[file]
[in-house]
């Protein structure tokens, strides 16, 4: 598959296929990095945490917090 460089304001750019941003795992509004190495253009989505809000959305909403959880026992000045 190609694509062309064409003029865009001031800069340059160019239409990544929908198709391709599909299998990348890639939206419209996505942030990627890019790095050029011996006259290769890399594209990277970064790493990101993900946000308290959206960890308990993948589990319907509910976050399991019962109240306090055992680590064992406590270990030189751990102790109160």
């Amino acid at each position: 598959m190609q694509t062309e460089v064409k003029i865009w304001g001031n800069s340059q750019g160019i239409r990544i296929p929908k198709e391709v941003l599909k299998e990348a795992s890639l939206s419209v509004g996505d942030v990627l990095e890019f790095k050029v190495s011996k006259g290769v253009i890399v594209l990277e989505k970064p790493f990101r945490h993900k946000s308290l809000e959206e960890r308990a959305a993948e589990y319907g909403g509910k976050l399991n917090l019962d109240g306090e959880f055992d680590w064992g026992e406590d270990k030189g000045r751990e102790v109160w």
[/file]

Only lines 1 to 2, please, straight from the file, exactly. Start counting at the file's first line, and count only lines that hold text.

[in-house]
């Protein structure tokens, strides 16, 4: 598959296929990095945490917090 460089304001750019941003795992509004190495253009989505809000959305909403959880026992000045 190609694509062309064409003029865009001031800069340059160019239409990544929908198709391709599909299998990348890639939206419209996505942030990627890019790095050029011996006259290769890399594209990277970064790493990101993900946000308290959206960890308990993948589990319907509910976050399991019962109240306090055992680590064992406590270990030189751990102790109160």